The Result
With these previously unstated assumptions surfaced, the differing meaning for words being used regularly in the conversation (a common issue in groups) was rapidly resolved.
Within ten weeks, the team developed a strategy and business plan that enabled financial sustainability. This organization is now among the few Health Information Exchanges in the country with service revenues that exceed its operational costs.

 

BUSINESS STRATEGY >>>
Case 1
Case 2
Case 3

Refreshing the 5-Year Enterprise Vision

A Fortune 50 CEO wants to clarify his leadership team’s view of their vision.

The Situation
After two decades of growth, the organization was embarking on a nine-figure ERP implementation to enable the upgrade of its core business processes to maintain operational efficiency. A brand-name management consultancy had proposed the strategy to make the change, and another had given responsibility for the program.
The organization’s strategy was not in debate; the average tenure on the leadership team was over seven years, and the core business strategy had not needed to change in five years.
However, challenging economic conditions had surfaced on the horizon after the program started.

The Requirement
The CEO wanted to ensure that his leadership team would drive the three-year program from the same vision for their organization, something he felt necessary for success but essential, given the incoming business conditions.

The Solution
Rather than conduct a conventional three to six-month management consulting project to clarify their vision, mission, and strategy, the CEO elected to hire a management consultant using SchellingPoint’s advanced consulting software and skills with two Business Strategy templates. His primary reason was speed, efficiency, and cost – he needed the project done in weeks and not hold up the transformation.
The virtual dialogue analytics surprised the leadership team, who had worked together for over ten years. For example, their different beliefs about the role and ranking of Operational Excellence, Customer Intimacy, and Product Innovation surprised the team (using Wiersma’s Three Disciplines of Market Leadership template in SchellingPoint.)
Their assumed like-mindedness had led to actions and initiatives that were becoming fragmented and silently had taken the implementation of shared values in different directions. Realizing they needed to agree on a common viewpoint, three 2-hour meetings were used to maximize alignment around their direction.

The Result
The subsequent strategy, and how it implemented their definition of their vision, was rolled out to their top 100 leaders within eight weeks. The initiative is given credit for enabling the organization to experience eleven growth quarters over the next three years, through the market challenges. 

Agreeing How to Execute a Growth Strategy

Who are we, and what do we do?

The Situation
The CEO of a cosmetics company was discussing with his management team and first-level leaders how to increase revenue 20% over the next three years. The growth was to come organically, not through acquisition. The growth strategy consultant hired to help them find the answer had helped the leadership surface an exhaustive range of approaches and options.
The conversation had bifurcated around two different approaches to their go-to-market strategy. Ideas such as new pricing schemes, new advertising campaigns, voice-of-the-customer analyses, retooling the sales force, new partnerships, and an exhaustive list of rational actions were debated but with little resolution.

The Requirement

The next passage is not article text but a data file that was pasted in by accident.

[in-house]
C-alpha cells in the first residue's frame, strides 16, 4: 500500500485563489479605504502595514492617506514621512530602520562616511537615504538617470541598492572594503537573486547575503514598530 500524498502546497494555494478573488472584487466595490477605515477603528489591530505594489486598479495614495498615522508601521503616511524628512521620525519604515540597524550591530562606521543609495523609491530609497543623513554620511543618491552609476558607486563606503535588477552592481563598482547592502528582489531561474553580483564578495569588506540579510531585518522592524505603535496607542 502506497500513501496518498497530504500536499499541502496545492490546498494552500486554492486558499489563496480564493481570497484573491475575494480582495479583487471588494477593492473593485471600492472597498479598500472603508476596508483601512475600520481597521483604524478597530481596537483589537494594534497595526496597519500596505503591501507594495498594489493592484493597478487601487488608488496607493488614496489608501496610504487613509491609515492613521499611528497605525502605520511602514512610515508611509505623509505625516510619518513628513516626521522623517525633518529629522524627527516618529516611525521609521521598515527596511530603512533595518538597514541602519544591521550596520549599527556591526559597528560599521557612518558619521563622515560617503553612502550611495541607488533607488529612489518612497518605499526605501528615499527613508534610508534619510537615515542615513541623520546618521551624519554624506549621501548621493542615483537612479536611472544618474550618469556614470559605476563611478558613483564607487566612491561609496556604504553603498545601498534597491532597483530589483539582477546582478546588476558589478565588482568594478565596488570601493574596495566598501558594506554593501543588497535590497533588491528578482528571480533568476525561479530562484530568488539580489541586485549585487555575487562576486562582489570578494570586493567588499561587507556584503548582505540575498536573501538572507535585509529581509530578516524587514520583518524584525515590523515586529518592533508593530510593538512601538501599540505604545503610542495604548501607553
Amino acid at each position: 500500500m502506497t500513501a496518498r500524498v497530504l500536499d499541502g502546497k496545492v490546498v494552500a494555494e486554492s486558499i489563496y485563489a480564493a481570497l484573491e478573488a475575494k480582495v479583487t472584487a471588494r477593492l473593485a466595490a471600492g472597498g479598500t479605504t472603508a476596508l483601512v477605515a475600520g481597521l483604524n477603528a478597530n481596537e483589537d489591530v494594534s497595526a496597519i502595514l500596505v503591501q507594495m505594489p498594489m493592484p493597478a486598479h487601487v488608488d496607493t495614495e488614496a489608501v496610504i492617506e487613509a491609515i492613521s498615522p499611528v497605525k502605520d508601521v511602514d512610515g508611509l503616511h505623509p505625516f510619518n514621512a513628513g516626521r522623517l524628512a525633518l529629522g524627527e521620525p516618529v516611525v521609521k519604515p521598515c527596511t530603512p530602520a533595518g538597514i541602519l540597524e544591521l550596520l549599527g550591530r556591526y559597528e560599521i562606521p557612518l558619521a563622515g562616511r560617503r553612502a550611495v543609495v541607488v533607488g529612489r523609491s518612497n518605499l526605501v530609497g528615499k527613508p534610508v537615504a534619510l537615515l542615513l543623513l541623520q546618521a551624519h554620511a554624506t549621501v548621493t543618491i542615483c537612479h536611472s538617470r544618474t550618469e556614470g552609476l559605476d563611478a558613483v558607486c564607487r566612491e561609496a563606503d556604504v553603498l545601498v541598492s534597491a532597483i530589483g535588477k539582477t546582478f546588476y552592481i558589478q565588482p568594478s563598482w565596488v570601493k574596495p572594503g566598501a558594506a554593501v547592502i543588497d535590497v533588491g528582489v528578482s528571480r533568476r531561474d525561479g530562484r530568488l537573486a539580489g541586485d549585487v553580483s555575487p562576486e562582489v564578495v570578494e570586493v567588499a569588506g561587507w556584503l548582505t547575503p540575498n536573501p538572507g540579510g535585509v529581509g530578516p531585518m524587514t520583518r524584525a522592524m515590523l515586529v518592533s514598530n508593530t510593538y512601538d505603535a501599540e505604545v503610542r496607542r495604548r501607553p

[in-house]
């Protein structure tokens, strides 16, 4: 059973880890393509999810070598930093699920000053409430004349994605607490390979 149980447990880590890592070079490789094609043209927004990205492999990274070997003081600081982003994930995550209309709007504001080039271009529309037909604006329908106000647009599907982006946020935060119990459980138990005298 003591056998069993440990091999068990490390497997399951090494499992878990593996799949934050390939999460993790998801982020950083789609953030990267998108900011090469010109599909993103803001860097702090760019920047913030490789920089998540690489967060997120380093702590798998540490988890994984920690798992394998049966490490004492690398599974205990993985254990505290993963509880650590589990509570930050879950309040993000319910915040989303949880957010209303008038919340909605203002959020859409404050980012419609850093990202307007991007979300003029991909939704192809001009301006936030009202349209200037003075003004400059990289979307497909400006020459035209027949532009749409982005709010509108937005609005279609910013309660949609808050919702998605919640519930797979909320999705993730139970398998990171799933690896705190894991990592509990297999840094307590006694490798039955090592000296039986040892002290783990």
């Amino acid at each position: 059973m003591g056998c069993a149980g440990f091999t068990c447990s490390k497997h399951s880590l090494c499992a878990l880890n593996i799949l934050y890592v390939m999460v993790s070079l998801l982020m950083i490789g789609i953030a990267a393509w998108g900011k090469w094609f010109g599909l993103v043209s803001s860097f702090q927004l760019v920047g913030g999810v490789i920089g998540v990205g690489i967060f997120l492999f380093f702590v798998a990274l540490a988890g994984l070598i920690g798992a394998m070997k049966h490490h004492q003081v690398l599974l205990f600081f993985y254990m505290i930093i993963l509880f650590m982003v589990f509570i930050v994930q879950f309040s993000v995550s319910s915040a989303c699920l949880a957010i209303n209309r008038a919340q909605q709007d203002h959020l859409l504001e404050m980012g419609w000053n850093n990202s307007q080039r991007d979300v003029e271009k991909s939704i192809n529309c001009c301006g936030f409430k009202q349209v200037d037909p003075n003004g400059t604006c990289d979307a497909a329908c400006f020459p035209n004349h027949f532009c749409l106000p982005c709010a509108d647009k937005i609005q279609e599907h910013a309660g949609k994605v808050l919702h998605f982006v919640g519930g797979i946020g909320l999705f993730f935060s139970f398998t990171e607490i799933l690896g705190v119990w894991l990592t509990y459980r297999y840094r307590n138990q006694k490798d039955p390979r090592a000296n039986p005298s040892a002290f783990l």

With the CEO’s approval, the growth strategy consultant chose to insert a consultant using the SchellingPoint software into his project to shift the client team onto common ground.

The Solution
Twenty-nine executives and senior managers participated in their two-hour virtual dialogue. Their alignment analytics immediately surfaced a highly divergent assumption, one that had not been explicitly discussed by the group.
Over half of these senior managers believed the company sold ‘commodity cosmetics,’ while the others viewed their product line as a set of ‘value-added facial solutions.’
The difference explained why the suggestions for organic growth were so divergent; price, position, and supply chain improvements conflicted with solution selling training for salespeople and value-based marketing strategies.
The CEO and his team spent three hours clarifying the nature of their product lines. The group agreed that they were selling low-differentiated cosmetics into a highly commoditized, competitive market.

The Result
The clarification allowed the group to select the appropriate marketing and sales strategy adjustments, which have been core to their continued revenue growth.

Ensuring a New Leadership Team Meets its Objectives

Establishing coordinated action to deliver a new business strategy.

The Situation
As part of a corporate reorganization, the back-office operations within five business units reorganized into a single shared service function. The new organization, comprising two-thirds of the original headcount, crafted new vision and mission statements plus a set of strategic objectives. However, after nine months, the group’s performance was not meeting expectations, including zero improvements in its operating expenses.

The Requirement
The organization hired a management consultancy using SchellingPoint to work with the new management team to find ways to attain the original business case metrics.

The Solution
The leadership team’s virtual dialogue showed that a set of fundamental beliefs and assumptions regarding the environment they were operating within were misaligned. For example, a key assumption related to their success rate within a key part of R&D, and how they compared to benchmarked peers.
One of the fifteen senior leaders felt their performance was poor; the other fourteen claimed it was top-box, upper quartile performance. When asked for their reasoning, the general response was that “We are XYZ, we are the market leader, we are as good as any competition,” whereas the dissenter wrote, “I have a three-month-old report showing that we are not half as good a